The work week is so scheduled — drop-offs, pick-ups,7 meetings a day – that on the weekends, it’s all about taking the time to loosen up, take it slow, and lose track of time. It means taking the time to make a pot of organic lavender earl grey, cook up some waffles with T, and actual read the paper. During the academic year, when every hour is accounted for, each email needs a response, it makes it even more critical to take time to unplug from Outlook and make time for myself and the family.
This was a tough week that required a lot of emotional connecting, empathy, perspective taking, and breathing. Where you spend most of your time, who you spend your time with, and what you spend time doing — these all weave into the daily fabric of a life. When people are struggling, when the mission goes awry, what is the most human way to respond? How do you align your moral and ethical beliefs with your work 100% of the time? Is it OK if it only aligns 80% of the time?
The saving grace of the week is an amazing class I’m auditing on Native North American Art. It’s a fantastic seminar with great reading assignments, fantastic guest speakers, and thought-provoking material. Most importantly, it’s a moment to heal and connect with and through indigenous art. It’s an anti-colonial space that reminds me of the other anti-colonial spaces that I sought out in graduate school. Demian Flores’s community art space in Oaxaca, La Curtiduria. The offices of Kaya Press and the people who publish cutting-edge literature from the Asian diaspora. Classes in American Studies and Ethnicity. The amazing female interlocutors I met at UCSD.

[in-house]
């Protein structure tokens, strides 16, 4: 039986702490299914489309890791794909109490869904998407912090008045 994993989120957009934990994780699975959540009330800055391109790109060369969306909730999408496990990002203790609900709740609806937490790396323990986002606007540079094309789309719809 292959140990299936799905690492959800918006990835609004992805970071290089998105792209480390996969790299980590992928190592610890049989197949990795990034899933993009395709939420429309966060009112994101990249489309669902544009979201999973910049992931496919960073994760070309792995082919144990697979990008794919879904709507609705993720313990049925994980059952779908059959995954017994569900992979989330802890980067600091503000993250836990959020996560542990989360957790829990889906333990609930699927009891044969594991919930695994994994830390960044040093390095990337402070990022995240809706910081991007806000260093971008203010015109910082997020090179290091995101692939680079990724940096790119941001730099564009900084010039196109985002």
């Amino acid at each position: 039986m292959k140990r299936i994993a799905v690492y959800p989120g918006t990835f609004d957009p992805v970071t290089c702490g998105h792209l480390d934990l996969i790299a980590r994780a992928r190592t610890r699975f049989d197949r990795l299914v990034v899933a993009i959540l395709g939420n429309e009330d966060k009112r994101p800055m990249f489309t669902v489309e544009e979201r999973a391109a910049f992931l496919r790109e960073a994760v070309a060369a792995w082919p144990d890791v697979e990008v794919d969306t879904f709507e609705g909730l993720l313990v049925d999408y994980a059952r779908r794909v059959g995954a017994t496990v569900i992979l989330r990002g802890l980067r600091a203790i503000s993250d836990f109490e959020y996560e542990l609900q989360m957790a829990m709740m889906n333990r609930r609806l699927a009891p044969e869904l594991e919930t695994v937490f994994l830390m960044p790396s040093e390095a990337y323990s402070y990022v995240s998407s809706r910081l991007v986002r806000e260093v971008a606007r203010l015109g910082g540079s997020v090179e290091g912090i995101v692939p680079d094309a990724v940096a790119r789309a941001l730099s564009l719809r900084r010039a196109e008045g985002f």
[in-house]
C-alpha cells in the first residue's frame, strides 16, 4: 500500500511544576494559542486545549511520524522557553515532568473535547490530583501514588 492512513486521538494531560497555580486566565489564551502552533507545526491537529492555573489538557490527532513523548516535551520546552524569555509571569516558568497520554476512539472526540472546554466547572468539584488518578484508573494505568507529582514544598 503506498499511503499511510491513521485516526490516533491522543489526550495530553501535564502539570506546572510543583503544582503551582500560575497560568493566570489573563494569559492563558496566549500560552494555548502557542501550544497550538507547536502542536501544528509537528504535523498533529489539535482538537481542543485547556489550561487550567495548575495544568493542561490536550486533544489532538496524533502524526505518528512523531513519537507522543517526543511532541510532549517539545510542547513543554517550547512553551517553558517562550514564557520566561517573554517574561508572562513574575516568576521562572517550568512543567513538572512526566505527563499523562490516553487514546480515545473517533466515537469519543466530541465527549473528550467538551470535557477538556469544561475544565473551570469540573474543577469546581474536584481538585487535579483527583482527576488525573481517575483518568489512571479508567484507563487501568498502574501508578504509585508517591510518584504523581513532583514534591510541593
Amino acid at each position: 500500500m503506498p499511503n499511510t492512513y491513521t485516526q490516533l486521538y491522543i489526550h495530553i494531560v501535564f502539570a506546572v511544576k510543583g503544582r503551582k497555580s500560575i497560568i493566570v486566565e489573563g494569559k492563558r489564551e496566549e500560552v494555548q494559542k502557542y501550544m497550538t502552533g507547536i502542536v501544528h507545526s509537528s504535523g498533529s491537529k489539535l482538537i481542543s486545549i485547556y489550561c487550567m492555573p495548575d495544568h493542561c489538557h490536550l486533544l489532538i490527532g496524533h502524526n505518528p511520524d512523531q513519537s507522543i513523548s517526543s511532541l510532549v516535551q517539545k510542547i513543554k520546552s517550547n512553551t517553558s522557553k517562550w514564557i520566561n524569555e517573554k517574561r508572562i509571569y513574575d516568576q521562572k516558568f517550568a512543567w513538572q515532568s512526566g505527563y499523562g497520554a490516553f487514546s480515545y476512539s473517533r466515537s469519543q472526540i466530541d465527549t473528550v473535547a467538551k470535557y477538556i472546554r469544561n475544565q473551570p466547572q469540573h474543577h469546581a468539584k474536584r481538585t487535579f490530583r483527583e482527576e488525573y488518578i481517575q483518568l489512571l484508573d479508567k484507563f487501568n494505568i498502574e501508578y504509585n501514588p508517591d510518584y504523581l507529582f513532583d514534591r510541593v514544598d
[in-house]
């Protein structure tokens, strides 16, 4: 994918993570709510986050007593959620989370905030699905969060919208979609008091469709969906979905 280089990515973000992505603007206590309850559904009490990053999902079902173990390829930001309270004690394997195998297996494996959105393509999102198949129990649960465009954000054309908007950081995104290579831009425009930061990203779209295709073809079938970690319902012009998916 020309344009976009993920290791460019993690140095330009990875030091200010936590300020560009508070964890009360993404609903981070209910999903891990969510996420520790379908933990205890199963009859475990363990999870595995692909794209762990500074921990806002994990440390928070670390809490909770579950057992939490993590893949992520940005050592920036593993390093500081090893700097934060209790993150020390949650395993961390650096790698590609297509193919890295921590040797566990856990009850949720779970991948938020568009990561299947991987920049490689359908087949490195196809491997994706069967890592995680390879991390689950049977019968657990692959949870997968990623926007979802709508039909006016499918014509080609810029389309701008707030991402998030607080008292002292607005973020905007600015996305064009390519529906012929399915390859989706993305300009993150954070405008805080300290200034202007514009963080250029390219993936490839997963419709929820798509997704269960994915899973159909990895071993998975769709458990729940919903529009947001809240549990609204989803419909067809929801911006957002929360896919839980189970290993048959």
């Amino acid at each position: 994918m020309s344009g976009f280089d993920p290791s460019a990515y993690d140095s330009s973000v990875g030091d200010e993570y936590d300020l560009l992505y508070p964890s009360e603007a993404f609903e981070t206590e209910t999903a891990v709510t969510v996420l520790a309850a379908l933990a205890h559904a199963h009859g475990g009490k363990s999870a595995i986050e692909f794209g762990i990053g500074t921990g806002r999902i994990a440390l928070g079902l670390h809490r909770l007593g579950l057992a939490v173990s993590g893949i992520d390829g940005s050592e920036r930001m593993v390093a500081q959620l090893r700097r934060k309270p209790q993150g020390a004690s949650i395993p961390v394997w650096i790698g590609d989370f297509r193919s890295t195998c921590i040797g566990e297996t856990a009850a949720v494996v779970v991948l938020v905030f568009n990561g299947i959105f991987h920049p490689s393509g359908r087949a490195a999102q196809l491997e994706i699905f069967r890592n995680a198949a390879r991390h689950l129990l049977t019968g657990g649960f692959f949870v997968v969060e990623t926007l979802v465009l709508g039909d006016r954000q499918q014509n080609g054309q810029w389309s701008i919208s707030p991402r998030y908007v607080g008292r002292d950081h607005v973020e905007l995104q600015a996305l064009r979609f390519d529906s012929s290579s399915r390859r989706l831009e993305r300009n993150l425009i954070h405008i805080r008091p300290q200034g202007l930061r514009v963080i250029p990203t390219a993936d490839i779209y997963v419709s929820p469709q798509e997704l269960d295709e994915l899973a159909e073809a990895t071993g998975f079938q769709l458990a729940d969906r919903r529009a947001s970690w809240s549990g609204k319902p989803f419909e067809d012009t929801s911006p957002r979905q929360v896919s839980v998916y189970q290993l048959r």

I’m longing for that type of unapologetic, brave, intersectional, soulful, healing, dynamic, un-self-conscious partnerships. Was inspired yesterday by the incredible work of Jami Powell, who I had the privilege of hearing in the seminar. Felt moved by the incredible work of Luciana McClure and Nasty Women Connecticut, who opened the show Complicit: Erasure of the Body last night to a huge attendance. Am inspired by these women and doing what I can within my own museum to breathe this kind of liberatory spirit into the work.